AN AMAZING FACT: Ten million soldiers died in World War I, along with eight million military horses.
Historians believe that horses have been used in warfare since as far back as 5,000 years ago. Along the way, their utility has increased with the creation of the saddle, stirrup, horse collar, harness, and chariot. Some were ridden in cavalry charges, while others merely pulled wagons or artillery.
World War I was a transition in the use of the horse. Because of the advancement of machine guns, they were used less and less on the battlefield, but they began to be used more for carrying messengers and pulling supply wagons and ambulances. They could often get through deep mud and over rough terrain better than motorized vehicles.
War is especially brutal on horses. They are struck by gunfire and are often left on the battlefield to die. During the American Civil War, injured horses were often used by soldiers to shield themselves from bullets as they advanced forward. Horses during World War I were worked till they dropped, and many were poisoned by gas. Horses are often the unsung heroes in war.
Today we mostly see warhorses in reenactments of battle scenes or in parades. But even in biblical times, it was a great advantage to have horses as part of your armament. The Egyptians pursued the Israelites using horses and chariots at the time of the exodus. Solomon was known to have 4,000 horse stalls and 12,000 horsemen (2 Chronicles 9:25).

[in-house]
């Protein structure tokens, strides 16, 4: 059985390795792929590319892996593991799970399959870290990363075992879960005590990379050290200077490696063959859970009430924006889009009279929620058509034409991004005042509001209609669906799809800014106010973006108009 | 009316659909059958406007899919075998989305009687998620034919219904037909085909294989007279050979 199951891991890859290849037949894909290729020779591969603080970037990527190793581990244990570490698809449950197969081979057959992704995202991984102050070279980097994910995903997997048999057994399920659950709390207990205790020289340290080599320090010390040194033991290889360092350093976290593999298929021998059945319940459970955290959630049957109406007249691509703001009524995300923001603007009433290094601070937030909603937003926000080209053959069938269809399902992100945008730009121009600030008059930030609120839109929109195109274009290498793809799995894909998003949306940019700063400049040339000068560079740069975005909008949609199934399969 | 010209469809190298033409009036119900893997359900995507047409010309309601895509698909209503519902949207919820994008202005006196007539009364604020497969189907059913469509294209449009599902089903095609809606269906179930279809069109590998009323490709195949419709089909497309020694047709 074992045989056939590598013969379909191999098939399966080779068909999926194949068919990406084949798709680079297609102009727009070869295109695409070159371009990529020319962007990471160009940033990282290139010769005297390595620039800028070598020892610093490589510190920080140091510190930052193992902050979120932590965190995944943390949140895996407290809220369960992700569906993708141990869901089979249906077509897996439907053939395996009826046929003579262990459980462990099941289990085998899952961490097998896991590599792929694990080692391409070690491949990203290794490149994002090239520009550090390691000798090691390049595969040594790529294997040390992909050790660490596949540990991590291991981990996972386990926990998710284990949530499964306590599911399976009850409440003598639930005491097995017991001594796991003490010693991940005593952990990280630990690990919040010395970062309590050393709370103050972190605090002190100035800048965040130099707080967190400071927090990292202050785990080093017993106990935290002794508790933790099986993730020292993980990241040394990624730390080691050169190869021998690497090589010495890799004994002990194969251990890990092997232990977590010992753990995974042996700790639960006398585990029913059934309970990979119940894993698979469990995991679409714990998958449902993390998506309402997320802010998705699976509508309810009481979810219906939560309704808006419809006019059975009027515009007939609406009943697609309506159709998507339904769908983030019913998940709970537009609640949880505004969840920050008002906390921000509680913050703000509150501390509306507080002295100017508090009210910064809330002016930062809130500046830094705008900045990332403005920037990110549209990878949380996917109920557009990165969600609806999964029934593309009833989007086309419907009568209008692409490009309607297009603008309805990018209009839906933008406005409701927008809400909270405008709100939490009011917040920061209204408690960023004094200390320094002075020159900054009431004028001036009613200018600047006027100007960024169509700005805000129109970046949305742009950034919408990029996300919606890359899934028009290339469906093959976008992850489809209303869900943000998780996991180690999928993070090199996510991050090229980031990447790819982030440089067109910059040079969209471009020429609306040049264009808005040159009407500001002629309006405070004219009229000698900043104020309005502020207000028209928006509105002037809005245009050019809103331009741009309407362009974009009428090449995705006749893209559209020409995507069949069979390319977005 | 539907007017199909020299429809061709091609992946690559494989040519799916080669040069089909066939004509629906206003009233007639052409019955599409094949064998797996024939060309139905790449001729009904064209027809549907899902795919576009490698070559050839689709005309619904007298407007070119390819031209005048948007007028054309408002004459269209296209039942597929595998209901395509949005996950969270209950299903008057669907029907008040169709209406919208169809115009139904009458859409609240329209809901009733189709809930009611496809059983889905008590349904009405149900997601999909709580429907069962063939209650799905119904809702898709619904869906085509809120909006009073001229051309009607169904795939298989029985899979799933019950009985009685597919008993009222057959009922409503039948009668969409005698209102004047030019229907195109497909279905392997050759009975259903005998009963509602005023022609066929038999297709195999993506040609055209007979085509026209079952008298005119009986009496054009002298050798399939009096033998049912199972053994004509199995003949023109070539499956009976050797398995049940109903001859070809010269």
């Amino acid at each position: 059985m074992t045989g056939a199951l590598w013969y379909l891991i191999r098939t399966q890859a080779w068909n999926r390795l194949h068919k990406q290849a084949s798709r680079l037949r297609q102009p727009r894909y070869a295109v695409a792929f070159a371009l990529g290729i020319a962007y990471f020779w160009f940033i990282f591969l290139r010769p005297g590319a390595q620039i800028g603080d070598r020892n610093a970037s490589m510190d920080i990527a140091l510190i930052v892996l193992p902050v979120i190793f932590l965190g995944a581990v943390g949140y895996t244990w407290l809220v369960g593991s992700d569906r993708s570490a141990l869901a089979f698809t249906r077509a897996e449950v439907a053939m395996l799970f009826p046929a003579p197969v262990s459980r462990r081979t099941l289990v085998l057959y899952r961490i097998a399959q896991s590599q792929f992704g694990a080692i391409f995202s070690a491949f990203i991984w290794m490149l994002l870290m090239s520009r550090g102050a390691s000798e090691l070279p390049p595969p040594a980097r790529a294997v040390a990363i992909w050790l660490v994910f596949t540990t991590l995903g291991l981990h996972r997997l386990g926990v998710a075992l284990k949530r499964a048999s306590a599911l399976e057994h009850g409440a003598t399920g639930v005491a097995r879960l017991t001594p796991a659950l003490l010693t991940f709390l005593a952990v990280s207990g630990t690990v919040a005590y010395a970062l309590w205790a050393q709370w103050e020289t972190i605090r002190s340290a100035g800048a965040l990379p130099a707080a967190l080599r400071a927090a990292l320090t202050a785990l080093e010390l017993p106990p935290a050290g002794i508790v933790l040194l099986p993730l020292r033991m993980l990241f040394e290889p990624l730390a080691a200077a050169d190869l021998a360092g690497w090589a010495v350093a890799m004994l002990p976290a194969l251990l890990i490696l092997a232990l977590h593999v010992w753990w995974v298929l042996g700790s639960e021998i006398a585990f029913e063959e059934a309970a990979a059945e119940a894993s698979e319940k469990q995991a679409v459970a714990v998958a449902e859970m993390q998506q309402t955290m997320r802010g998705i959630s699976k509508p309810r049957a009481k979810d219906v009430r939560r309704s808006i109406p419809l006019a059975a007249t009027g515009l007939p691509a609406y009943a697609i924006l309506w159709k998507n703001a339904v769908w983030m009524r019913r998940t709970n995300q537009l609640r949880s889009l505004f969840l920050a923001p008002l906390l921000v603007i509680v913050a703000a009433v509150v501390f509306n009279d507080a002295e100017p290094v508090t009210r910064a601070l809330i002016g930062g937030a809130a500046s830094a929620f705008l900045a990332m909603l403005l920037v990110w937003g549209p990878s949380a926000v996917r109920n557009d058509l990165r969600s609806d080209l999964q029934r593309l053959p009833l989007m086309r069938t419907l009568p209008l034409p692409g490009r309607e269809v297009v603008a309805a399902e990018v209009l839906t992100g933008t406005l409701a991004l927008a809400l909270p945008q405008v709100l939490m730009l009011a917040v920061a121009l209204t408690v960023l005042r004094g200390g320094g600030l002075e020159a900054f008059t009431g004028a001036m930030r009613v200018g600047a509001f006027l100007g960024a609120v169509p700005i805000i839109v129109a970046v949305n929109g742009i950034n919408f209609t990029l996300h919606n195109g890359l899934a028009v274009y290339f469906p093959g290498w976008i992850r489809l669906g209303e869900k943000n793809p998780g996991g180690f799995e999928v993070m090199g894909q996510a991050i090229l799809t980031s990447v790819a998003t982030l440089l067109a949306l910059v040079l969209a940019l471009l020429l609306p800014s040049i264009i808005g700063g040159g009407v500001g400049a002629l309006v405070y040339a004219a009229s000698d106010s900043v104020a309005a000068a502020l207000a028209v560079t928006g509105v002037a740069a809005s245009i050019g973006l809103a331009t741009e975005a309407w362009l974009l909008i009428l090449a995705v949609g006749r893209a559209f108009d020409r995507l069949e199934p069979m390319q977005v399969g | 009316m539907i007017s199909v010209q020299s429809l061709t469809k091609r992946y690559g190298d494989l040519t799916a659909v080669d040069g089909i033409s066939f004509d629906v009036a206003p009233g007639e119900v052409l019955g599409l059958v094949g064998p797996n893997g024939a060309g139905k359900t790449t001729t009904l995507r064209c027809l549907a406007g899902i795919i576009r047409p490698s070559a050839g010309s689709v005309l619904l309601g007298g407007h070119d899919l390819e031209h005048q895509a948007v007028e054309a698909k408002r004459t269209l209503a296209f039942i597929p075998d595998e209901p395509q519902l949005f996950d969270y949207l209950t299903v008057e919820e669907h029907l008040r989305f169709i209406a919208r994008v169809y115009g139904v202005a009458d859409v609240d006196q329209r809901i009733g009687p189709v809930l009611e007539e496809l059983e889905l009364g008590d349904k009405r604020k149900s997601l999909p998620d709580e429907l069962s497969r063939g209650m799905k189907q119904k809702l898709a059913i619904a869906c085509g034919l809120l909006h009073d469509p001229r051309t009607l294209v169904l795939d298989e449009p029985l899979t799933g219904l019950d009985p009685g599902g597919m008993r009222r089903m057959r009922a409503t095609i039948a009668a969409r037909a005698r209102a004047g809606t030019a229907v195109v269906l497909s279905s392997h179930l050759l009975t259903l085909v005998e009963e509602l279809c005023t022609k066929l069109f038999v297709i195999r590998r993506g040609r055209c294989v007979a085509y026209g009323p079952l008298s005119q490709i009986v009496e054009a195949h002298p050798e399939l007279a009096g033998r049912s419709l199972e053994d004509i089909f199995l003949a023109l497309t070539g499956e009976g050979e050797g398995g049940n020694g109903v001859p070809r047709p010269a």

Even though having horses was thought to greatly increase your odds in warfare, Solomon tells us that without God on our side, it doesn’t matter how much military might we have. The Bible is filled with examples where God’s people went into the battle trusting the Lord and were victorious over larger forces that included horses and chariots. That’s why the weakest saint kneeling in a gutter is mightier than the proudest person riding on the tallest horse. The tipping point is whether you have the Lord’s power in your arsenal.
Solomon’s father wrote, “Some trust in chariots, and some in horses; but we will remember the name of the Lord our God” (Psalm 20:7). And also, “A horse is a vain hope for safety; neither shall it deliver any by its great strength” (Psalm 33:17). Though we have a responsibility to prepare for battling the enemy, the ultimate deliverance comes only from the power of God.
Additional reading: Proverbs 21:16–31
KEY BIBLE TEXTS
The horse is prepared against the day of battle: but safety is of the LORD. Proverbs 21:315